Neuroscientist Kenneth Hayworth believes that he can live forever, the Chronicle of Higher Education reports. But first he has to die.

 

“The human race is on a beeline to mind uploading: We will preserve a brain, slice it up, simulate it on a computer, and hook it up to a robot body,” he says.

 

He wants that brain to be his brain. He wants his 100 billion neurons and more than 100 trillion synapses to be encased in a block of transparent, amber-colored resin — before he dies of natural causes.

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Johns Hopkins surgeons implant first brain ‘pacemaker’ for Alzheimer’s disease in US | KurzweilAI

Johns Hopkins surgeons implant first brain ‘pacemaker’ for Alzheimer’s disease in US | KurzweilAI | Longevity science | Scoop.it

Researchers at Johns Hopkins Medicine have surgically implanted a pacemaker-like device into the brain of a patient in the early stages of Alzheimer’s disease, the first such operation in the United States.

 

The device, which provides deep brain stimulation and has been used in thousands of people with Parkinson’s disease, is seen as a possible means of boosting memory and reversing cognitive decline.

 

 

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Studies of gene regulation in brain development may lead to new treatment of mental disorders | KurzweilAI

Studies of gene regulation in brain development may lead to new treatment of mental disorders | KurzweilAI | Longevity science | Scoop.it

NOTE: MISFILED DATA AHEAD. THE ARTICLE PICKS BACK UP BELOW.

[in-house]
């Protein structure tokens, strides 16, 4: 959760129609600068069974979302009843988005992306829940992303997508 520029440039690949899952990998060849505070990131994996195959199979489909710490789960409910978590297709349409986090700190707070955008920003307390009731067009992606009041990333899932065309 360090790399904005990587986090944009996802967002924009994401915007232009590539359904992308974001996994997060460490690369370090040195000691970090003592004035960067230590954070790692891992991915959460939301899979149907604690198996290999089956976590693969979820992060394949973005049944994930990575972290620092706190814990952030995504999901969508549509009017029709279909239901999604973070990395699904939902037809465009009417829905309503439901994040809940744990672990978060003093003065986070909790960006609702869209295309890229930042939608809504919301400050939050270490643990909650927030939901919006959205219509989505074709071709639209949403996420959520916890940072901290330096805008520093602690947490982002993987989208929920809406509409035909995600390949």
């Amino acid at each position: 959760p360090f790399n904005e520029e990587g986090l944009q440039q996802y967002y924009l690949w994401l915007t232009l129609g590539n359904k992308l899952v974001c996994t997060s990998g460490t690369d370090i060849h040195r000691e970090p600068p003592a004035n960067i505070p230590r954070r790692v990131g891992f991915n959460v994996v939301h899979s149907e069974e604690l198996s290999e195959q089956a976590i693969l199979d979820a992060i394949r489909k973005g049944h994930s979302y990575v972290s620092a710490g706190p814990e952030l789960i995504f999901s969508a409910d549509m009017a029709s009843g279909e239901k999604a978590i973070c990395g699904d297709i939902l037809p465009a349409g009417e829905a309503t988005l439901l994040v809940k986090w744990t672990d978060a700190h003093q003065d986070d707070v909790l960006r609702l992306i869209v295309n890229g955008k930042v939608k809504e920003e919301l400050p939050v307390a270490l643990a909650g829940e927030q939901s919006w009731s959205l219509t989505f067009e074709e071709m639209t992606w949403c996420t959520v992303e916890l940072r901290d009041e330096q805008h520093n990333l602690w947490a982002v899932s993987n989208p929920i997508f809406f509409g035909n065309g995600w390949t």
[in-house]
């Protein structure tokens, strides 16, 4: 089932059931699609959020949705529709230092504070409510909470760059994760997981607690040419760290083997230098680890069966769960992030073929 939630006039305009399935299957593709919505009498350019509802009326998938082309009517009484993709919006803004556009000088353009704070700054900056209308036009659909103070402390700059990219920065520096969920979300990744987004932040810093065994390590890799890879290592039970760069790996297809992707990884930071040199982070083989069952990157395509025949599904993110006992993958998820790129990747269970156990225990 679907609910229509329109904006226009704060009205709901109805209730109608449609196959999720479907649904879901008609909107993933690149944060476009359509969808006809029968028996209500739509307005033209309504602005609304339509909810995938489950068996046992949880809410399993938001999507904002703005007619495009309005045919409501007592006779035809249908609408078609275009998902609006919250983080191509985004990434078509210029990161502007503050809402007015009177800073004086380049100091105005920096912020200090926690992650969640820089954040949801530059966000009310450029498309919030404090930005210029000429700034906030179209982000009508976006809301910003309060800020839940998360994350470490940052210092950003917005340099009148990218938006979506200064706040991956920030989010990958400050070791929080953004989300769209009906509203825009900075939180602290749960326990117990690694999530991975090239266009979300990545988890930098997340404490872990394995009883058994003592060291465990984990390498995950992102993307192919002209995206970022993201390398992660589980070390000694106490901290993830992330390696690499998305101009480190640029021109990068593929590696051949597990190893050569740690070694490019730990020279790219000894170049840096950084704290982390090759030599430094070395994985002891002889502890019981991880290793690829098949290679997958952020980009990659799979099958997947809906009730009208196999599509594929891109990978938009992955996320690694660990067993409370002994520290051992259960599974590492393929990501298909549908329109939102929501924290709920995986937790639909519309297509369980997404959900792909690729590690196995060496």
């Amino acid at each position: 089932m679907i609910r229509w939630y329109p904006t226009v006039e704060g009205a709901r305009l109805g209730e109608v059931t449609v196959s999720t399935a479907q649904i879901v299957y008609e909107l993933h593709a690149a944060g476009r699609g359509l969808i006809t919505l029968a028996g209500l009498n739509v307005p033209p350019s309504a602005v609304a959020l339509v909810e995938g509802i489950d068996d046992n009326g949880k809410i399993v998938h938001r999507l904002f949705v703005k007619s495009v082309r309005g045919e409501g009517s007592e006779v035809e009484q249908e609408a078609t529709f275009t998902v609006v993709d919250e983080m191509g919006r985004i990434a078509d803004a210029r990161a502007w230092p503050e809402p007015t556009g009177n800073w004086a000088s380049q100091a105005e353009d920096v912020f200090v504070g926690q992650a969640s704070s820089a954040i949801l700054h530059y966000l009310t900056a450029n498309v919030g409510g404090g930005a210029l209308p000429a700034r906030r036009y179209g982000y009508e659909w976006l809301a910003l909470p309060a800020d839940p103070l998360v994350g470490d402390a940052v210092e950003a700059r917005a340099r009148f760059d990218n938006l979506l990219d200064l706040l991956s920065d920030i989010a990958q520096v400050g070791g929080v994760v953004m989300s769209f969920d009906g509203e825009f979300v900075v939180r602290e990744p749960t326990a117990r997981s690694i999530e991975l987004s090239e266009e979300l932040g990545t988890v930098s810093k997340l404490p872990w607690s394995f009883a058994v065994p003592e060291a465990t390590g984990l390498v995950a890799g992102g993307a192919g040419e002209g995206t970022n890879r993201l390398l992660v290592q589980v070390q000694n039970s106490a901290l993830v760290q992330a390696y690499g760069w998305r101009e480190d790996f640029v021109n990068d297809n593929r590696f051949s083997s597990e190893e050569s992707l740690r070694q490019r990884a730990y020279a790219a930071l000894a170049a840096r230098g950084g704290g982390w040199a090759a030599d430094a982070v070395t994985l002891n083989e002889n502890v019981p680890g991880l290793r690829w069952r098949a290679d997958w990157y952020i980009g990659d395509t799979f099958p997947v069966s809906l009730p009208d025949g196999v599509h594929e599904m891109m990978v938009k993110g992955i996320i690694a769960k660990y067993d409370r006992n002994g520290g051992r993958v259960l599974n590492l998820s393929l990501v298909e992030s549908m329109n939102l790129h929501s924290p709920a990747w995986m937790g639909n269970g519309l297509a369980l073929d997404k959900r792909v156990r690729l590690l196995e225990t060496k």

A team of researchers at the University of California, San Diego and the Institut Pasteur, Paris has come up with a novel way to describe brain development.

 

The findings could lead to new drug designs for mental disorders such as autism-spectrum disorders (ASD) and schizophrenia.

 

 

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A New Look At Einstein’s Brain May Answer Why He Was So Smart

A New Look At Einstein’s Brain May Answer Why He Was So Smart | Longevity science | Scoop.it

Thanks to work of pathologist Thomas Harvey to preserve Albert Eisntein’s brain decades ago, we can continue to busy ourselves today with trying to figure out what made Albert Einstein so smart.

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CultureLab: Will we ever understand how our brains work?

CultureLab: Will we ever understand how our brains work? | Longevity science | Scoop.it

When it comes to the human brain, many scientists believe that we are incapable of understanding how it works because we lack the tools and intelligence to measure its mind-blowing complexity.

 

Others are starting to question that notion, and to subtly redefine the task. In How to Create a Mind, futurist Ray Kurzweil has ridden into battle for the challengers.

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Exercise may protect the aging brain, a study shows

Exercise may protect the aging brain, a study shows | Longevity science | Scoop.it

A new study suggests that physical activity may mitigate cognitive decline in older adults.

 

Men who were inactive displayed the greatest atrophy (brain shrinkage).

 

Contrary to common understanding, social and intellectual activity did not appear to affect shrinkage according to this study.

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Ray Kurzweil’s How to Create a Mind to be published Nov. 13 | KurzweilAI

Ray Kurzweil’s How to Create a Mind to be published Nov. 13 | KurzweilAI | Longevity science | Scoop.it

Ray Kurzweil's next book --- How to Create a Mind: The Secret of Human Thought Revealed* --- will be published Nov. 13, Viking announced today.

 

In this new work, the bold futurist and author of The New York Times bestseller The Singularity Is Near explores the limitless potential of reverse engineering the human brain..